S.P. Mitra, C.J.
1. This is a reference under Section 256(1) of the Income-tax Act, 1961. The assessment year is 1971-72. The corresponding accounting period ended on September 30, 1970. The assessee had an overdraft account. Receipts were deposited in this account and payments including taxes were also made from this account.
2. The Income-tax Officer found that part of the amount drawn from the overdraft account had been used for payment of taxes. He also found that it was not practicable to ascertain what part of the earlier receipts had been utilised for repayment of overdraft and what part had been used for payment of taxes. He noticed that the average overdraft during the year amounted to Rs. 21,09,657 and the average resources of the company to Rs. 1,41,25,226. The ratio of average overdraft to average resources worked out to 15%. Accordingly, the Income-tax Officer came to the conclusion that 15% of the total amount of taxes during the year had been paid from the overdraft. He held that the proportionate interest on the overdraft utilised for payment of taxes amounted to Rs. 20,730. He disallowed this sum of Rs. 20,730 as deductible expenditure.
3. The matter ultimately came up before the Appellate Tribunal. The Tribunal referred to the decision of this court in Mannalal Ratanlal v. Commissioner of Income-tax : 58ITR84(Cal) . It was held in this case that payment of income-tax was not a part of the expenditure of an assessee. Therefore, interest paid by the assessee on any sum borrowed for the payment of taxes, is not deductible from his income. All the relevant provisions of the Act relating to deduction had been considered in this judgment. The Tribunal, on the basis of this judgment, disallowed the interest of Rs. 20,730.
4. The following question has been referred to us :
' Whether, on the facts and in the circumstances of the case, the payment of interest on the amounts utilised from the overdraft of the State Bank of India for payment of taxes was allowable as deduction in computing the total income of the assessee. '
5. We may point out that this court's decision aforesaid has been approved by several other High Courts in India and also in a later decision of this court. The other decisions are Commissioner of Income-tax v. Indumati Ratanlal : 70ITR353(Guj) , Dalmia Dadri Cement Ltd. v. Commissioner of Income-tax  86 ITR 577 , Madhav Pd. Jatia v. Commissioner of Income-tax : 87ITR298(All) , Commissioner of Income-tax v. Oriental Carpet . and also Commissioner of Income-tax v. Calcutta Landing and Shipping Co. Ltd. : 77ITR575(Cal) .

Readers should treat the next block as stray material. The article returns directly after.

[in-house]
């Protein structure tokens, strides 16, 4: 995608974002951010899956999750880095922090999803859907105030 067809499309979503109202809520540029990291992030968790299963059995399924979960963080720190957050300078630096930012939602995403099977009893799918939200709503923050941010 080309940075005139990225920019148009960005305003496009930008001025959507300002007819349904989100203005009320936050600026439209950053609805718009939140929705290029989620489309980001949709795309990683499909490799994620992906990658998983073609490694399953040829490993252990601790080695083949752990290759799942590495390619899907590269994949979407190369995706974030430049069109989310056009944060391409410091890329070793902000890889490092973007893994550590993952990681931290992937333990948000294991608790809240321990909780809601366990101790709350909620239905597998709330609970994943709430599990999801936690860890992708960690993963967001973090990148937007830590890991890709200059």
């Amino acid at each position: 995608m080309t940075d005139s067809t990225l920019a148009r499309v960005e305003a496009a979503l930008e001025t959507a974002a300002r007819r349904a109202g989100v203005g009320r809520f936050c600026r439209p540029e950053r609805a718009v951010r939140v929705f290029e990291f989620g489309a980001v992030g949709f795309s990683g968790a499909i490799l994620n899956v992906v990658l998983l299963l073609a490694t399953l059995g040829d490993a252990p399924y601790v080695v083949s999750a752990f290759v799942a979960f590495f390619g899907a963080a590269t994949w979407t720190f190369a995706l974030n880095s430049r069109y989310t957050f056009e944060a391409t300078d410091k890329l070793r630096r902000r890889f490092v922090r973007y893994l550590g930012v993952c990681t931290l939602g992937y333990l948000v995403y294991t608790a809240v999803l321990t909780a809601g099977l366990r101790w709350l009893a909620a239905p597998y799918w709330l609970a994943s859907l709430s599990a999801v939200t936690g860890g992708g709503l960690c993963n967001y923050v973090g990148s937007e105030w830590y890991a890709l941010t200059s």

6. Dr. Debi Pal, appearing for the assessee, has argued before us the following points :
(1) The expression ' for the purpose of business ' in Section 36(1)(iii) of the Income-tax Act, 1961, is wider in its scope than the expression ' for the purpose of making or earning the profit ' in Section 57(iii) of the Act.
(2) The payment of taxes and the carrying on of the business out of which income arises, are closely interlinked. The payment of taxes, therefore, is incidental to the business.
(3) Advance tax is paid for preservation of business assets from the coercive process envisaged by the Income-tax Act in Sections 218, 220, 221, 222 and 226. It should, therefore, be held that payment of advance tax was made ' for the purpose of business ' and if advance tax had to be paid by borrowing money, interest paid on that money should be deductible under Section 36(1)(iii).
(4) Under Section 40(a)(i) of the Act, any interest chargeable under the Act which is payable outside India on which tax has not been paid is expressly excluded from deduction and under Section 40(a)(ii), any sum paid on account of rate or taxes levied on the profits or gains of any business or profession or assessed at a proportion or otherwise on the basis of any such profits or gains, have also been excluded. There is no express exclusion in respect of interest paid on borrowed sum for payment of advance taxes. This shows that such interest is deductible,
(5) Section 80V of the Act specifically makes provisions for deduction of such interest.
7. In view of the series of decisions quoted above, we are unable to entertain the arguments of Dr. Pal on the facts and in the circumstances of this case. It seems to us that Section 80V was introduced into the Act to meet the difficulties pointed out by the judgments referred to above. The interest claimed as deduction may now be allowed but in the state of law, as it existed at the relevant time, this interest could not be allowed. The Tribunal, in our opinion, has come to the correct conclusion.
8. Our answer to the question referred to us is in the negative. There will be no order as to costs.
9. I agree.